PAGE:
A previous study showed a significant improvement in EQ-5D after both hip operations, THA’s and shoulder operations and based on these results, this study will include a total of 202 shoulder patients and 36 THA patients [40]. This corroborates the sample size and power estimation of another study assessing OHS, SF-12 and EQ-5D at baseline and 12 months after an operation [41]. There are no studies showing the results of CMD-SQ before and after an operation.

It will be possible to include 250 THA patients and 250 shoulder patients in a one-year inclusion period.

Methods

Design

The study is designed as a prospective follow up study. The patients will complete the questionnaires, once preoperatively in the outpatient department and three times postoperatively; before discharge and 12 and 52 weeks after the operation. The inclusion period will be one year beginning in October 2010. The study includes a reliability test of CMD-SQ regarding this specific population, and investigated by means of a Kappa.

The reliability of CMD-SQ is tested by including 40 patients who will answer the CMD-SQ two times. The aim is to investigate whether the questionnaire responses will change over time regarding this specific population (test-retest). The hip patients will be asked to fill in the CMD-SQ at first in the outpatient department, when they join the Joint Care School, and next when they arrive to the inpatient department just before their operation. The main issue is that no essential changes had happened to the patients between the two measurements.

After the test-retest of the CMD-SQ, patients will be included for the next part of the study. When the hip patients arrive to the Joint Care School, they are asked to fill in the questionnaires: CMD-SQ, EQ–5D, SF–12, RCS and OHS. The shoulder patients are asked to fill in the questionnaires: CMD-SQ, EQ-5D, SF-12 and OSS when they arrive to the outpatient department for the first time. Both groups – hip and shoulder patients will be asked to fill in the questionnaire HVOK just before their discharge from the inpatient department. The patients are asked to fill in the questionnaires: CMD-SQ, EQ-5D, SF-12, RCS, HVOK and OHS/OSS 12 and 52 weeks after the operation. Postoperatively, the questionnaires are sent to the patients by mail and the patients are asked to return the questionnaire in the enclosed stamped and addressed envelope. If the patients do not return the questionnaire in 14 days, a new questionnaire is mailed. If the second questionnaire is not returned the patients are called and asked to return the questionnaire, or asked why they do not want to fill in the questionnaire. These precautions are taken in order to increase the response rate.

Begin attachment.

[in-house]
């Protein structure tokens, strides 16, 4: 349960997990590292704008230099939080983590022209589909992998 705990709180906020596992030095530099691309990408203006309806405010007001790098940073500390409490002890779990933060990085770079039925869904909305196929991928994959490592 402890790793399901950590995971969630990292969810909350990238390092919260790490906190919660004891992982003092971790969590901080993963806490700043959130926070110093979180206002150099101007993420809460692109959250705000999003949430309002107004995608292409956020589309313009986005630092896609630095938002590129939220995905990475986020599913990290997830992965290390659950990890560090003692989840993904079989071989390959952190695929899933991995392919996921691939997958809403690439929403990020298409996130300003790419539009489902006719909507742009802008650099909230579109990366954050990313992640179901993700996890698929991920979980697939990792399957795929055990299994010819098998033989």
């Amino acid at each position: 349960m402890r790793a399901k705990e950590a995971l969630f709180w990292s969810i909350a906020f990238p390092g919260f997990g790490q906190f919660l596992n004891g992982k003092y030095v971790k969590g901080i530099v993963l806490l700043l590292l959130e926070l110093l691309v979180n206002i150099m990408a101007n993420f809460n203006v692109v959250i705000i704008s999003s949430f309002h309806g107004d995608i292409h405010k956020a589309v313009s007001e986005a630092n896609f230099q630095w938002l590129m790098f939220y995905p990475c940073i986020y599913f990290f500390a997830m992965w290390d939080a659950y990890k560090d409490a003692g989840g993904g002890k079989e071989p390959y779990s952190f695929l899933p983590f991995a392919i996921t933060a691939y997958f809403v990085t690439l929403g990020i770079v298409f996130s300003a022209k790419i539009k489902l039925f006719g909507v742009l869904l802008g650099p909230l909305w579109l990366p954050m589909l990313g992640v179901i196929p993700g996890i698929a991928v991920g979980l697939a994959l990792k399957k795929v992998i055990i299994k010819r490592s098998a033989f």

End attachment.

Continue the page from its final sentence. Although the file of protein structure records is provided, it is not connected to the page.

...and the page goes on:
Ethics statements

The study is presented and approved of The Regional Scientific Ethical Committee for Southern Denmark and the Danish Data Protection Agency (J.nr. 2009-41-3896).

Study variables

The analysis will be done by CMD-SQ, EQ-5D, HVOK, SF-12, RCS, OHS/OSS and the Charlson Index. Besides, social demographic data such as gender, age, weight, height, citizenship, civil status and educational level will be included.

Statistical analysis

The test-retest reliability is analyzed by means of an Kappa and a value above 0.70 is recommended in a clinical study [42].